From the earliest human efforts to take flight, innovation has been a constant. If we think about it, the very fact of confronting the nature of flight, for which we were not designed, is already an exercise in innovation.
While in the early days, the challenges were geared towards breaking records such as speed, height, capacity or autonomy, over time the priorities changed. In fact, the values that companies used to put before each other in their competition for the marketplace were more often related to issues of an almost exclusively technical nature.
For many years, the aerospace sector has been firmly and consistently committed to ESG (environmental, social and governance) values, which are already bringing clear benefits to its environment.
Without abandoning that approach, aerospace companies today also look at other values beyond their own technological and technical capabilities. Now it’s a matter of advancing its environmental, social and governance policies.
In 2004, Kofi Annan, then secretary general of the United Nations, called on major financial institutions to partner with the UN to identify initiatives to integrate environmental, social and governance concerns into global capital markets and investment institutions. As a result of this request, the World Bank held the “Who Cares Wins” conference in 2005 to examine the role of social and governance indicators. They were first known as ESG (Environmental, Social and Corporate Governance) values.
What was initially aimed at companies in the financial sector evolved into a global trend for active brand valuation. Environmental, social and corporate governance (ESG) is an assessment of a company’s collective awareness of social and environmental factors. This is being applied both in the internal context of companies and in the services, solutions or products they offer to their customers. In the aerospace sector as well.
Sustainability is a term that was originally used in the fight to save the planet, but today it has been transformed into an umbrella term for environmental, social and governance issues. Citizens, the media, user groups, regulators and governments are putting the spotlight on companies themselves and demanding clear action in this regard.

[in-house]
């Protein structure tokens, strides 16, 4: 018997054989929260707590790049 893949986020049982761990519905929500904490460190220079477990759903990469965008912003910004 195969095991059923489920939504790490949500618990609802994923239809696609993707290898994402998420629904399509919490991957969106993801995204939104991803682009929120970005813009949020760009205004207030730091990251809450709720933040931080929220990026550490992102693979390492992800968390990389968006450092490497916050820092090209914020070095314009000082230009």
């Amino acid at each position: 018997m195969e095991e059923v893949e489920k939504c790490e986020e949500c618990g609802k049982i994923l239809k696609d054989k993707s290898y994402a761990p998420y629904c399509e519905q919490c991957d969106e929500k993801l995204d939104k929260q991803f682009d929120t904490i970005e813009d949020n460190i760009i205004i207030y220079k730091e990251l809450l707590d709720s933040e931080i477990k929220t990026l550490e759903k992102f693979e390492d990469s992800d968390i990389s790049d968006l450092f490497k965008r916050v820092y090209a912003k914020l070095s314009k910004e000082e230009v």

Since the beginning of this century, the aerospace sector has taken on an important role in ESG values in various areas. A clear example of this is the work carried out over the years to improve aircraft efficiency, optimising materials, managing processes more efficiently and globally reducing emissions, both as an industry and in terms of aircraft operation and, consequently, in air transport. There is still a long way to go, but the results are evident because one of the keys to this approach is consistency in the will to improve.
In the aerospace sector, there are a number of challenges that will be key in the coming years, whatever the company’s specific field of performance (manufacturer, supply chain, operator, airline management, airports, etc.). The commitment of aerospace companies is very broad in terms of ESG values.
The environmental factor (E), which relates to decision-making on the basis of how business activities affect the environment, is often the most evident from the outside. For years, we have seen the persistent progress towards an industry that is more respectful of the environment, both in the materials used, the impact of the processes or the waste generated. Digitalisation is also, in its broadest sense, a concept that is contributing a lot in this respect.
The social factor (S) is the benchmark for the impact on the community of the activities carried out by the company, for example, in terms of diversity, human rights or health aspects. This is an aspect of the company’s intimacy and its relationship with people, and the aerospace sector is following the same trend as companies as a whole. However, the overall benefit to society of air transport (both for people and goods) is noteworthy. Today, the global economy, business, leisure, medical care, emergency assistance or international cooperation would be inconceivable without air transport.